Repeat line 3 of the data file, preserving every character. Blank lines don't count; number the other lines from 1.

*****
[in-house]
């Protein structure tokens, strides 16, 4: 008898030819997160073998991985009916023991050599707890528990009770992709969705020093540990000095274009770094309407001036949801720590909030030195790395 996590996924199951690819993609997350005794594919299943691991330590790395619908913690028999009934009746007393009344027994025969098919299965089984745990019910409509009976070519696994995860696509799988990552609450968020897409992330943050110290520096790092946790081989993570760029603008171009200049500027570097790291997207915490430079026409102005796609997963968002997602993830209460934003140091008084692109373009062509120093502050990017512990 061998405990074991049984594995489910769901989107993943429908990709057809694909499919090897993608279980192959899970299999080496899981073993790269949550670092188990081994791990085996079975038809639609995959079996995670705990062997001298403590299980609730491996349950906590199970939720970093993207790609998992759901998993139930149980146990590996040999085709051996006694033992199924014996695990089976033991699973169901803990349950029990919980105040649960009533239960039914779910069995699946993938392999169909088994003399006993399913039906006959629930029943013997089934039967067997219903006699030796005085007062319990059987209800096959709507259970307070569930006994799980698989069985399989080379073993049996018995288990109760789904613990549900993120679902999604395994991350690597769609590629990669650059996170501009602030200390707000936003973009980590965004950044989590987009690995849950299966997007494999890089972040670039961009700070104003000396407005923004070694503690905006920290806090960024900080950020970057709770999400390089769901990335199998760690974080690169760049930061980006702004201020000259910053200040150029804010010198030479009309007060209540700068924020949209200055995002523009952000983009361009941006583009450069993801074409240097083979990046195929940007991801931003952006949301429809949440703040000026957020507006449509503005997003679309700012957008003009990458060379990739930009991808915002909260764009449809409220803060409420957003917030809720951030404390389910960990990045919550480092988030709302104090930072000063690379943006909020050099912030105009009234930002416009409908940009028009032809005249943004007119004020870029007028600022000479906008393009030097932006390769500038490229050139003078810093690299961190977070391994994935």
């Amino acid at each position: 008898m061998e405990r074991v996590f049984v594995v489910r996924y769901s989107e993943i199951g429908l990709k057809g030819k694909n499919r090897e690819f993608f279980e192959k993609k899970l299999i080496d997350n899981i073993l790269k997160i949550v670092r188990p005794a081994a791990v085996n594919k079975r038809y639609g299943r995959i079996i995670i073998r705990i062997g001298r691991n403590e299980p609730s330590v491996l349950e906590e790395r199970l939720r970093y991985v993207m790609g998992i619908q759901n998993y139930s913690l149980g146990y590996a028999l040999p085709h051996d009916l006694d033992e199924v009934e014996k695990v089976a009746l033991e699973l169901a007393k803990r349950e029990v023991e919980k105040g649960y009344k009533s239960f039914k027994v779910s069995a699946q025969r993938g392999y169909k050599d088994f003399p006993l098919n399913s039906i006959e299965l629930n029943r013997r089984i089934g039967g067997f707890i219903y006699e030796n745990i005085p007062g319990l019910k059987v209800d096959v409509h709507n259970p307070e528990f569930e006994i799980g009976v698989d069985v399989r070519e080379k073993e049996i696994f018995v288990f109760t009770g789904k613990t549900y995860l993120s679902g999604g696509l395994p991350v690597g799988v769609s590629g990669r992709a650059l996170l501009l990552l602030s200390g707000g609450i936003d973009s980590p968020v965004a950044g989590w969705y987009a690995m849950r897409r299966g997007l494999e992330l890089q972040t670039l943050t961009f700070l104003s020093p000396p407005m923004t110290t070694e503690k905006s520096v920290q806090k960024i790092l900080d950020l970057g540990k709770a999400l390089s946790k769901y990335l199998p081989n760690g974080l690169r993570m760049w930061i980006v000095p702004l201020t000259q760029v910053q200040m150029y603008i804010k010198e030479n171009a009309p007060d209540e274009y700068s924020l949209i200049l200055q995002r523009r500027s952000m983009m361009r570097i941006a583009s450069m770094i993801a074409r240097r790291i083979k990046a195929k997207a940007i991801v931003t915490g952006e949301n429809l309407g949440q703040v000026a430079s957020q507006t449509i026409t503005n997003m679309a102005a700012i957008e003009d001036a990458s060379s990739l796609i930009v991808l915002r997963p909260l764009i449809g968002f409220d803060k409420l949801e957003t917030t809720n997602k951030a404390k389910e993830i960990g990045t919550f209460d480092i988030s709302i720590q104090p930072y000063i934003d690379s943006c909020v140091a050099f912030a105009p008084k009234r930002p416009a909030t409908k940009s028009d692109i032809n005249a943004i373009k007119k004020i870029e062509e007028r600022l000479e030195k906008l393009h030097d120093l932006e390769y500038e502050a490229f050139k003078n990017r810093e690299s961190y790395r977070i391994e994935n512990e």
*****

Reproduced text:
């Amino acid at each position: 008898m061998e405990r074991v996590f049984v594995v489910r996924y769901s989107e993943i199951g429908l990709k057809g030819k694909n499919r090897e690819f993608f279980e192959k993609k899970l299999i080496d997350n899981i073993l790269k997160i949550v670092r188990p005794a081994a791990v085996n594919k079975r038809y639609g299943r995959i079996i995670i073998r705990i062997g001298r691991n403590e299980p609730s330590v491996l349950e906590e790395r199970l939720r970093y991985v993207m790609g998992i619908q759901n998993y139930s913690l149980g146990y590996a028999l040999p085709h051996d009916l006694d033992e199924v009934e014996k695990v089976a009746l033991e699973l169901a007393k803990r349950e029990v023991e919980k105040g649960y009344k009533s239960f039914k027994v779910s069995a699946q025969r993938g392999y169909k050599d088994f003399p006993l098919n399913s039906i006959e299965l629930n029943r013997r089984i089934g039967g067997f707890i219903y006699e030796n745990i005085p007062g319990l019910k059987v209800d096959v409509h709507n259970p307070e528990f569930e006994i799980g009976v698989d069985v399989r070519e080379k073993e049996i696994f018995v288990f109760t009770g789904k613990t549900y995860l993120s679902g999604g696509l395994p991350v690597g799988v769609s590629g990669r992709a650059l996170l501009l990552l602030s200390g707000g609450i936003d973009s980590p968020v965004a950044g989590w969705y987009a690995m849950r897409r299966g997007l494999e992330l890089q972040t670039l943050t961009f700070l104003s020093p000396p407005m923004t110290t070694e503690k905006s520096v920290q806090k960024i790092l900080d950020l970057g540990k709770a999400l390089s946790k769901y990335l199998p081989n760690g974080l690169r993570m760049w930061i980006v000095p702004l201020t000259q760029v910053q200040m150029y603008i804010k010198e030479n171009a009309p007060d209540e274009y700068s924020l949209i200049l200055q995002r523009r500027s952000m983009m361009r570097i941006a583009s450069m770094i993801a074409r240097r790291i083979k990046a195929k997207a940007i991801v931003t915490g952006e949301n429809l309407g949440q703040v000026a430079s957020q507006t449509i026409t503005n997003m679309a102005a700012i957008e003009d001036a990458s060379s990739l796609i930009v991808l915002r997963p909260l764009i449809g968002f409220d803060k409420l949801e957003t917030t809720n997602k951030a404390k389910e993830i960990g990045t919550f209460d480092i988030s709302i720590q104090p930072y000063i934003d690379s943006c909020v140091a050099f912030a105009p008084k009234r930002p416009a909030t409908k940009s028009d692109i032809n005249a943004i373009k007119k004020i870029e062509e007028r600022l000479e030195k906008l393009h030097d120093l932006e390769y500038e502050a490229f050139k003078n990017r810093e690299s961190y790395r977070i391994e994935n512990e």